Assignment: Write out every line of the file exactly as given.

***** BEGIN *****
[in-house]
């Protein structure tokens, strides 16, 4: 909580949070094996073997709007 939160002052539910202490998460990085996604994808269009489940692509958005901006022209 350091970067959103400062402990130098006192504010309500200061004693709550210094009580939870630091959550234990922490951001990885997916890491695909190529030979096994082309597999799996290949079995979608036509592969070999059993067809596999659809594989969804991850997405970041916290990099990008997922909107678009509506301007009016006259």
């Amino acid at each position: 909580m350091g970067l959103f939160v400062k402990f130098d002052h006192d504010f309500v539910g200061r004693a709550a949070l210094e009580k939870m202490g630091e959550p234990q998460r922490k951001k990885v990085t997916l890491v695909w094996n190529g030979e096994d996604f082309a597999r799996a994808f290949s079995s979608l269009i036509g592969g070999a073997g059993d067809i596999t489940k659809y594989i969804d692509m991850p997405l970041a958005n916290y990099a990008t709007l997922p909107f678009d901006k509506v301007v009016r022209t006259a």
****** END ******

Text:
[in-house]
């Protein structure tokens, strides 16, 4: 909580949070094996073997709007 939160002052539910202490998460990085996604994808269009489940692509958005901006022209 350091970067959103400062402990130098006192504010309500200061004693709550210094009580939870630091959550234990922490951001990885997916890491695909190529030979096994082309597999799996290949079995979608036509592969070999059993067809596999659809594989969804991850997405970041916290990099990008997922909107678009509506301007009016006259």
């Amino acid at each position: 909580m350091g970067l959103f939160v400062k402990f130098d002052h006192d504010f309500v539910g200061r004693a709550a949070l210094e009580k939870m202490g630091e959550p234990q998460r922490k951001k990885v990085t997916l890491v695909w094996n190529g030979e096994d996604f082309a597999r799996a994808f290949s079995s979608l269009i036509g592969g070999a073997g059993d067809i596999t489940k659809y594989i969804d692509m991850p997405l970041a958005n916290y990099a990008t709007l997922p909107f678009d901006k509506v301007v009016r022209t006259a």